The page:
Slouching Toward An Economist And Beltway Employment Nirvana
The only thing holding up official recognition that employment worries in this country are a thing of the past is a residual optimism among some sectors of the American public. This may sound like a contradiction at first, even an absurdity. But consider these numbers.
We need about 125,000 new jobs a month in this country to keep up with population growth. The economy during all of 2010 created on average of just 94,000 new jobs a month. Things were a bit better in December 2010 when 103,000 new jobs were created — but that’s still 22,000 less than needed to keep up with a growing population. Yet the official unemployment rate in December plunged from 9.8 percent to 9.4, percent, the lowest figure in 19 months.
How could less jobs be created than needed to accommodate population growth at the same time that the official unemployment rate was falling so dramatically? Because so many Americans became so discouraged about finding work in December that they stopped trying, and the government excludes from its statistics people who have stopped seeking work.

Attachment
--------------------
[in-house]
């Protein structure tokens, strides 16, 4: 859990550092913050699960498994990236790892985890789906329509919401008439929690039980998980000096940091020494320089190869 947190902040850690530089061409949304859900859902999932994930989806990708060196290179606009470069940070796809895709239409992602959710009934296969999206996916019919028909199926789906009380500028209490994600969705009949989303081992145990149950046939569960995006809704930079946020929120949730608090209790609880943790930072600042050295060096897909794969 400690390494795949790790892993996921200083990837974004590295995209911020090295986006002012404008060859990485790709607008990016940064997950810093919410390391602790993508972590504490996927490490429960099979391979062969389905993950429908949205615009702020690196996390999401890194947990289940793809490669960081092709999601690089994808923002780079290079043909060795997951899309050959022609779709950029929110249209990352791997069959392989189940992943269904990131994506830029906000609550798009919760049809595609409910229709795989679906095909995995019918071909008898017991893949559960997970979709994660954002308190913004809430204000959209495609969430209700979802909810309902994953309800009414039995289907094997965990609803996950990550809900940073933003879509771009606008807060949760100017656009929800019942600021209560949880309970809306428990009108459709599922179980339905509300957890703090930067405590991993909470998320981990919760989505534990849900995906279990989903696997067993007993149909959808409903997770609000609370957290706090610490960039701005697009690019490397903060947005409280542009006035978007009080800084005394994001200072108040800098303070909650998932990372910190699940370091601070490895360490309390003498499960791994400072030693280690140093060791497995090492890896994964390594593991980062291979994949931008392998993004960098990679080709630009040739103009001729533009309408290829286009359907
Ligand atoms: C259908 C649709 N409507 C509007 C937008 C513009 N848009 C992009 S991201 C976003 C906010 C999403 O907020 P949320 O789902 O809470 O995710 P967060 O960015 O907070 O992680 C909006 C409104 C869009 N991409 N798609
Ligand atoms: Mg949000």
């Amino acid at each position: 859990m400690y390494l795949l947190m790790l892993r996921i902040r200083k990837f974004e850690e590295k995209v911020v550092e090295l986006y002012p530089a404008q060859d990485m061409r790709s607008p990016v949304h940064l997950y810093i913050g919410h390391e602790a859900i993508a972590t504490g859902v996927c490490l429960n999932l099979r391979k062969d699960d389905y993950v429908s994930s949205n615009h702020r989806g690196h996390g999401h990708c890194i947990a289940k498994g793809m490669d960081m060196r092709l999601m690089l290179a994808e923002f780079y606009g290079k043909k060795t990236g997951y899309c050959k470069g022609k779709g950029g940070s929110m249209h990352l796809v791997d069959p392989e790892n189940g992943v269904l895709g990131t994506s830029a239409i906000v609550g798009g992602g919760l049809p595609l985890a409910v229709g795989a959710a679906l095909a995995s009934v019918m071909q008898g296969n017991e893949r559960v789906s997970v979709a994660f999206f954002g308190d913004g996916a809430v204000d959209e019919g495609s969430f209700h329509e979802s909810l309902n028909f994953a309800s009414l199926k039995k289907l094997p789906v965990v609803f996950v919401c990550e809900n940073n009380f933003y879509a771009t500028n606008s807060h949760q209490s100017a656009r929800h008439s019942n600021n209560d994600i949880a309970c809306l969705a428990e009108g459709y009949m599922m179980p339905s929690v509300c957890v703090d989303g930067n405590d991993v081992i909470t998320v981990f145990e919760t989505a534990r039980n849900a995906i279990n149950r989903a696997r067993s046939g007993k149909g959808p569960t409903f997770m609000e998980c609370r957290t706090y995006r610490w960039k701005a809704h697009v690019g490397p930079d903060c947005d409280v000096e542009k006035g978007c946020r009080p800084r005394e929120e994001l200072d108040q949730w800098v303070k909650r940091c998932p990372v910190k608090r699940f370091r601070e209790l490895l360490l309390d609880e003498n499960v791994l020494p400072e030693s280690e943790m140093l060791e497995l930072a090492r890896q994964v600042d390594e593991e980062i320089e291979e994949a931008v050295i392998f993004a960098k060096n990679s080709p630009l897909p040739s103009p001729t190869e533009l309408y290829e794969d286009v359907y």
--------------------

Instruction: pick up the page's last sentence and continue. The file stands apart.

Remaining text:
So then. The new official solution to employment worries is clear. By simply undermining the natural optimism of Americans, destroying their faith in their government, rotting away their hopes for the future to such an extent that an ever increasing number of them feel its no longer worth seeking honest employment, fewer people will be counted as unemployed and official unemployment numbers will keep declining accordingly.
The end result? Economic nirvana for number crunching economists and their loose-lipped acolytes in Washington when the official unemployment figures finally drops below 5 percent.
As for reality on Main Street? Well, Main Street is just a lagging indicator, after all. And as long as the really poor are so beaten down that they don’t bother to vote, and the not yet really poor can be turned against one another, there will be no threat to the status quo or the truth as interpreted by its economic enablers.
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